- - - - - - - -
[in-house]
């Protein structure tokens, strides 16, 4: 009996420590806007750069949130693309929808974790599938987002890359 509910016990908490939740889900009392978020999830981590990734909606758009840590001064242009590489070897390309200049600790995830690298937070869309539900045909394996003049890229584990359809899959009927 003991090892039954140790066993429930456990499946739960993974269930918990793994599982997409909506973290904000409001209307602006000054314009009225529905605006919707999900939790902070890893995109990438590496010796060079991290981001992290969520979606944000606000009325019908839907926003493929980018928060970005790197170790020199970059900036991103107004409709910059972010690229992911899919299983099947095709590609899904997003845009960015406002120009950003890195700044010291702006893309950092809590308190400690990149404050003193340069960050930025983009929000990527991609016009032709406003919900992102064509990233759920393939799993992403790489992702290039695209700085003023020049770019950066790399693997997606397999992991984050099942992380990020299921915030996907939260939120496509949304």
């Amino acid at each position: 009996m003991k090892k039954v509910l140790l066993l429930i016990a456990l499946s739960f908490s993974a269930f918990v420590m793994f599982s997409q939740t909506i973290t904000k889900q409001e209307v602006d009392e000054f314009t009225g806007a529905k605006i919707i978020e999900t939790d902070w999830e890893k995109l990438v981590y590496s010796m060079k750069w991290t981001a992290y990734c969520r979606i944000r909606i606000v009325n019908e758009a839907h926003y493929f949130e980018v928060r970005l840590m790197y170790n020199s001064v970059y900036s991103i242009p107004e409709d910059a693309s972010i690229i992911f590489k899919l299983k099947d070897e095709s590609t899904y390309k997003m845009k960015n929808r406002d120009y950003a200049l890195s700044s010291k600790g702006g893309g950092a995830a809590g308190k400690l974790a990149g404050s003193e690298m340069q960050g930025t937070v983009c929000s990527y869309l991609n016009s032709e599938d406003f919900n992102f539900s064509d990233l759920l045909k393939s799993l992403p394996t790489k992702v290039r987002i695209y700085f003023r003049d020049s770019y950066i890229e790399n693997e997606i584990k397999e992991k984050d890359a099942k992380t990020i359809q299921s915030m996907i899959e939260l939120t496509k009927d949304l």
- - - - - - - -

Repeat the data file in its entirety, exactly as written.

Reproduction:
[in-house]
């Protein structure tokens, strides 16, 4: 009996420590806007750069949130693309929808974790599938987002890359 509910016990908490939740889900009392978020999830981590990734909606758009840590001064242009590489070897390309200049600790995830690298937070869309539900045909394996003049890229584990359809899959009927 003991090892039954140790066993429930456990499946739960993974269930918990793994599982997409909506973290904000409001209307602006000054314009009225529905605006919707999900939790902070890893995109990438590496010796060079991290981001992290969520979606944000606000009325019908839907926003493929980018928060970005790197170790020199970059900036991103107004409709910059972010690229992911899919299983099947095709590609899904997003845009960015406002120009950003890195700044010291702006893309950092809590308190400690990149404050003193340069960050930025983009929000990527991609016009032709406003919900992102064509990233759920393939799993992403790489992702290039695209700085003023020049770019950066790399693997997606397999992991984050099942992380990020299921915030996907939260939120496509949304």
């Amino acid at each position: 009996m003991k090892k039954v509910l140790l066993l429930i016990a456990l499946s739960f908490s993974a269930f918990v420590m793994f599982s997409q939740t909506i973290t904000k889900q409001e209307v602006d009392e000054f314009t009225g806007a529905k605006i919707i978020e999900t939790d902070w999830e890893k995109l990438v981590y590496s010796m060079k750069w991290t981001a992290y990734c969520r979606i944000r909606i606000v009325n019908e758009a839907h926003y493929f949130e980018v928060r970005l840590m790197y170790n020199s001064v970059y900036s991103i242009p107004e409709d910059a693309s972010i690229i992911f590489k899919l299983k099947d070897e095709s590609t899904y390309k997003m845009k960015n929808r406002d120009y950003a200049l890195s700044s010291k600790g702006g893309g950092a995830a809590g308190k400690l974790a990149g404050s003193e690298m340069q960050g930025t937070v983009c929000s990527y869309l991609n016009s032709e599938d406003f919900n992102f539900s064509d990233l759920l045909k393939s799993l992403p394996t790489k992702v290039r987002i695209y700085f003023r003049d020049s770019y950066i890229e790399n693997e997606i584990k397999e992991k984050d890359a099942k992380t990020i359809q299921s915030m996907i899959e939260l939120t496509k009927d949304l």